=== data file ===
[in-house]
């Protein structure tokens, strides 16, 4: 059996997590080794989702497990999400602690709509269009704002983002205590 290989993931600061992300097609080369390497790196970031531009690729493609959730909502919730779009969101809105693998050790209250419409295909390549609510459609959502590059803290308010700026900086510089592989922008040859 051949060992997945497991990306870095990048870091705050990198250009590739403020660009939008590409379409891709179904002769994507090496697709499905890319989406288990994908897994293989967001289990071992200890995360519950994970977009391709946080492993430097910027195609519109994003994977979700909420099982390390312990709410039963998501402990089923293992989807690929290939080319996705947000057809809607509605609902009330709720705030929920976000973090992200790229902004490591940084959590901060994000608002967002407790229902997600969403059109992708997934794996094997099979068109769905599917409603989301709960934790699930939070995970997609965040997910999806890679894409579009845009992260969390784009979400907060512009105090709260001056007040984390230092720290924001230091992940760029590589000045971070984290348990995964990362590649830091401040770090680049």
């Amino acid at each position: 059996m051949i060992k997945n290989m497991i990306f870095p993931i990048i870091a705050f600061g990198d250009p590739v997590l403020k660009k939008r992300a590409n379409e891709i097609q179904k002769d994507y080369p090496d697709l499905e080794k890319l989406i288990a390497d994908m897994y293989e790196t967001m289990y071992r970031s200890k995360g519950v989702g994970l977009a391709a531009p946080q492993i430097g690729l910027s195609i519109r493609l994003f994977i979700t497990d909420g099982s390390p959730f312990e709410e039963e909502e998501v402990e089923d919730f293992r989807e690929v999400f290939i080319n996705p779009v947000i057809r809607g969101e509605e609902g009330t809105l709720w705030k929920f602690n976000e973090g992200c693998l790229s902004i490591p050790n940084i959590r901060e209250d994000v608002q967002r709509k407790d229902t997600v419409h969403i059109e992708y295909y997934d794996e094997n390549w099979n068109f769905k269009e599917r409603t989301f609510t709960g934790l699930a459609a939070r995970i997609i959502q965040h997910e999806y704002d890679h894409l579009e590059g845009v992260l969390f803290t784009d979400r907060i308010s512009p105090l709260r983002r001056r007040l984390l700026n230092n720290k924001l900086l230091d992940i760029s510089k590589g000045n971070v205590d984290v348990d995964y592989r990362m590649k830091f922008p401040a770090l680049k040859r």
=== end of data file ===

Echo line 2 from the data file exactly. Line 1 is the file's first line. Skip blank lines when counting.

């Protein structure tokens, strides 16, 4: 059996997590080794989702497990999400602690709509269009704002983002205590 290989993931600061992300097609080369390497790196970031531009690729493609959730909502919730779009969101809105693998050790209250419409295909390549609510459609959502590059803290308010700026900086510089592989922008040859 051949060992997945497991990306870095990048870091705050990198250009590739403020660009939008590409379409891709179904002769994507090496697709499905890319989406288990994908897994293989967001289990071992200890995360519950994970977009391709946080492993430097910027195609519109994003994977979700909420099982390390312990709410039963998501402990089923293992989807690929290939080319996705947000057809809607509605609902009330709720705030929920976000973090992200790229902004490591940084959590901060994000608002967002407790229902997600969403059109992708997934794996094997099979068109769905599917409603989301709960934790699930939070995970997609965040997910999806890679894409579009845009992260969390784009979400907060512009105090709260001056007040984390230092720290924001230091992940760029590589000045971070984290348990995964990362590649830091401040770090680049």